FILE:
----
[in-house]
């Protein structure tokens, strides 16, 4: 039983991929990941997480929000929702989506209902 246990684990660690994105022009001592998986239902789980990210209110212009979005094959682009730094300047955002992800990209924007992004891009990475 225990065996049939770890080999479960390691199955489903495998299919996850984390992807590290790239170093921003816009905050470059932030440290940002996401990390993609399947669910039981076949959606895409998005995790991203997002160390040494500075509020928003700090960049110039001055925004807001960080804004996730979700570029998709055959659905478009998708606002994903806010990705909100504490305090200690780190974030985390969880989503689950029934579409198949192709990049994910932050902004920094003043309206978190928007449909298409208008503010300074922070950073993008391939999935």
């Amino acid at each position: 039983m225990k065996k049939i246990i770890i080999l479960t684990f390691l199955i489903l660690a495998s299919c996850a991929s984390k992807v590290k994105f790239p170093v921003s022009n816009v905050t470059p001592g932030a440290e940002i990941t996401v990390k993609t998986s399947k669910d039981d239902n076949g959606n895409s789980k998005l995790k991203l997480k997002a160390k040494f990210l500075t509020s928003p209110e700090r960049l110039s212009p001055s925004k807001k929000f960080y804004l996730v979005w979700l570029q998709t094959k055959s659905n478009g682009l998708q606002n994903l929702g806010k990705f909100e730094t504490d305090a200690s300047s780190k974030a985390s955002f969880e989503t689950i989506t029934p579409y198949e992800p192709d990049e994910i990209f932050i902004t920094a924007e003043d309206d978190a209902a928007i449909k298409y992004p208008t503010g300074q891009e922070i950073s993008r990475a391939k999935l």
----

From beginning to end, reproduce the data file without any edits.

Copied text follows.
[in-house]
């Protein structure tokens, strides 16, 4: 039983991929990941997480929000929702989506209902 246990684990660690994105022009001592998986239902789980990210209110212009979005094959682009730094300047955002992800990209924007992004891009990475 225990065996049939770890080999479960390691199955489903495998299919996850984390992807590290790239170093921003816009905050470059932030440290940002996401990390993609399947669910039981076949959606895409998005995790991203997002160390040494500075509020928003700090960049110039001055925004807001960080804004996730979700570029998709055959659905478009998708606002994903806010990705909100504490305090200690780190974030985390969880989503689950029934579409198949192709990049994910932050902004920094003043309206978190928007449909298409208008503010300074922070950073993008391939999935």
């Amino acid at each position: 039983m225990k065996k049939i246990i770890i080999l479960t684990f390691l199955i489903l660690a495998s299919c996850a991929s984390k992807v590290k994105f790239p170093v921003s022009n816009v905050t470059p001592g932030a440290e940002i990941t996401v990390k993609t998986s399947k669910d039981d239902n076949g959606n895409s789980k998005l995790k991203l997480k997002a160390k040494f990210l500075t509020s928003p209110e700090r960049l110039s212009p001055s925004k807001k929000f960080y804004l996730v979005w979700l570029q998709t094959k055959s659905n478009g682009l998708q606002n994903l929702g806010k990705f909100e730094t504490d305090a200690s300047s780190k974030a985390s955002f969880e989503t689950i989506t029934p579409y198949e992800p192709d990049e994910i990209f932050i902004t920094a924007e003043d309206d978190a209902a928007i449909k298409y992004p208008t503010g300074q891009e922070i950073s993008r990475a391939k999935l």